June 13, 2017

WASHINGTON — ITI, the global voice of the tech sector, in comprehensive recommendations to the U.S. Trade Representative (USTR), encourages the United States, Canada and Mexico to set high standards in the upcoming negotiations to modernize the North American Free Trade Agreement (NAFTA), which should “serve…as a platform for leveraging technology for broad economic and societal benefits.”

“For the tech industry, modernizing NAFTA offers a promising opportunity to create 21st century standards that are sorely needed in future trade agreements to enable the powerful role digital trade plays in helping all industries in America grow our economy and create new jobs,” said ITI President and CEO Dean Garfield. “Since NAFTA, the internet, smart phones, and online commerce have changed how we do business, making it possible for startups, small businesses, and others to break down trade barriers and sell their goods and services around the world. Digital trade can grow our economy when governments promote an open internet where data can move freely across borders, protect intellectual property and trade secrets, and ensure security technologies like encryption and internationally developed cybersecurity standards are the norm.”

Technology Trade Powers Economic Growth & US Trade Surplus:

Technology companies employ over 6.9 million Americans – 5% of private sector employment – and account for 7.5% of U.S. GDP. U.S. companies exported more than $200 billion in technology goods in 2016, with NAFTA trade partners Mexico ($43 billion in U.S. exports) and Canada ($24 billion in exports) comprising the two largest export markets.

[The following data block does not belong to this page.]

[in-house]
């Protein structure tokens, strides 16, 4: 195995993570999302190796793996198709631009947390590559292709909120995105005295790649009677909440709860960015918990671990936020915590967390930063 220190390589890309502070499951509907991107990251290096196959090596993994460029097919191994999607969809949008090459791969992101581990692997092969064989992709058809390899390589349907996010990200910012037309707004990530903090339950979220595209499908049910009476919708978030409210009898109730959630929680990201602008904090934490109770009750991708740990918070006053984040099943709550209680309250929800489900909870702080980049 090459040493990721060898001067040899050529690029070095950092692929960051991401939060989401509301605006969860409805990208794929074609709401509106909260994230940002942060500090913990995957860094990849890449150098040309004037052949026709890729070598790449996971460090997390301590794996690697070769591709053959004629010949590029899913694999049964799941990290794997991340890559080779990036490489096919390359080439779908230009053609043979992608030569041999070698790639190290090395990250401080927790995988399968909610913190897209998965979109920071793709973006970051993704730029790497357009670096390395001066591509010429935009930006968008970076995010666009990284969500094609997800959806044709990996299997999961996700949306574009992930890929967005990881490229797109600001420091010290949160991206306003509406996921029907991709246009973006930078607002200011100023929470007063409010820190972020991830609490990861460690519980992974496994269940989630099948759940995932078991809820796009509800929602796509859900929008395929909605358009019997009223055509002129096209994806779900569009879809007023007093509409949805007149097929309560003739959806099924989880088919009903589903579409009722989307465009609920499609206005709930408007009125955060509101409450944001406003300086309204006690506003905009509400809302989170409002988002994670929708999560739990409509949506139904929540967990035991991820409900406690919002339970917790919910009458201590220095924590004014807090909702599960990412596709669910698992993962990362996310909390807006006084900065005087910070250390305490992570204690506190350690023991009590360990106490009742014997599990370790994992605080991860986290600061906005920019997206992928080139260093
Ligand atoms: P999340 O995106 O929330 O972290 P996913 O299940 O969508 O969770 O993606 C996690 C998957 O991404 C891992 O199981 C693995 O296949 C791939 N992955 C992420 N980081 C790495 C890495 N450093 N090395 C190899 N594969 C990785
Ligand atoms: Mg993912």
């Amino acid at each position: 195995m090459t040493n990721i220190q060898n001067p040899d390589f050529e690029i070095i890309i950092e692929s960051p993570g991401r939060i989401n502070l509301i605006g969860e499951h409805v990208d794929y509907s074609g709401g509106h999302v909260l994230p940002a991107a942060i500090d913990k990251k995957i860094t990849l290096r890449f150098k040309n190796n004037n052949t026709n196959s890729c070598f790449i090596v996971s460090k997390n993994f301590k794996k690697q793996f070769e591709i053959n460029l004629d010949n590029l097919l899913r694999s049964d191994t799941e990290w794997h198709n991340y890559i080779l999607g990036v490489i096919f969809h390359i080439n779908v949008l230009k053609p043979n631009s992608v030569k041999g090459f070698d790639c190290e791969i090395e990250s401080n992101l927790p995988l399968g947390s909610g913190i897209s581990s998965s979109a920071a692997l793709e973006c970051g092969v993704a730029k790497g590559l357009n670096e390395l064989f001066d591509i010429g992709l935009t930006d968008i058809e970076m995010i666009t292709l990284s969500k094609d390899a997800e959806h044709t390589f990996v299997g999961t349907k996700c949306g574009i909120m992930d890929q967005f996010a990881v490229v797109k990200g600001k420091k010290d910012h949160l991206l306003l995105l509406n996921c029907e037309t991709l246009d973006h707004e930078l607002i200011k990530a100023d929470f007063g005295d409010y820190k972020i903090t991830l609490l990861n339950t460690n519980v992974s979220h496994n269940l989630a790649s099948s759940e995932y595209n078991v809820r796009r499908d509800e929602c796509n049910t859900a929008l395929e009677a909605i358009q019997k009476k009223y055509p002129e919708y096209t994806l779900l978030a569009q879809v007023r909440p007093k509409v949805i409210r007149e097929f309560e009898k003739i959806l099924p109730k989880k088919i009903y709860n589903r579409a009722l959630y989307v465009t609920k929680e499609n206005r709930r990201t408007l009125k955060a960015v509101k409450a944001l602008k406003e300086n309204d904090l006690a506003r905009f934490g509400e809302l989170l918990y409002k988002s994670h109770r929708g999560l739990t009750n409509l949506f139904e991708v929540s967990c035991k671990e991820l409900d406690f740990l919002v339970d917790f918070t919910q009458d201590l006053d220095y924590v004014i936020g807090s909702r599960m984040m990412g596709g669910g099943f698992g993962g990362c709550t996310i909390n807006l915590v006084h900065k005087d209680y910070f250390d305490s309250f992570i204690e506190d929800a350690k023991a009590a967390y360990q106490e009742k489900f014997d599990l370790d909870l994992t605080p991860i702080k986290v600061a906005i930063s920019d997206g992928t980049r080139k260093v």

Additionally, ITI noted the significance of digital trade to other industries in the American economy. In 2015, U.S. firms exported $400 billion of services provided over information and communications technology networks.

Recommendations to Modernize NAFTA & Grow Digital Trade:

In its recommendations, ITI urged the Trump Administration to open markets, create jobs, and realize the many other economic benefits of digital trade by:

  • Promoting a free and open internet;
  • Ensuring that data can move freely across borders;
  • Prohibiting requirements on companies to localize data or production, or to turn over technology, source code, algorithms, or encryption keys;
  • Seeking industry-led, globally “interoperable” approaches to privacy and cybersecurity;
  • Ensuring that regulation of online services and applications targets genuine regulatory objectives, and that governments do not make Internet intermediaries, platforms, and cloud providers liable for activity by third parties that they do not control;
  • Eliminating restrictions, tariffs, taxes, and fees on all technology products and committing Mexico to join the WTO’s Information Technology Agreement (ITA).
  • Eliminate burdensome customs regulations that technology products face at the border;
  • Prohibiting discrimination against “new services” – i.e., services not yet conceived;
  • Ensuring the use of industry-led international standards in technical regulations; and
  • Promoting balanced copyright rules and strong protections for patents and trade secrets.

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Public Policy Tags: Trade & Investment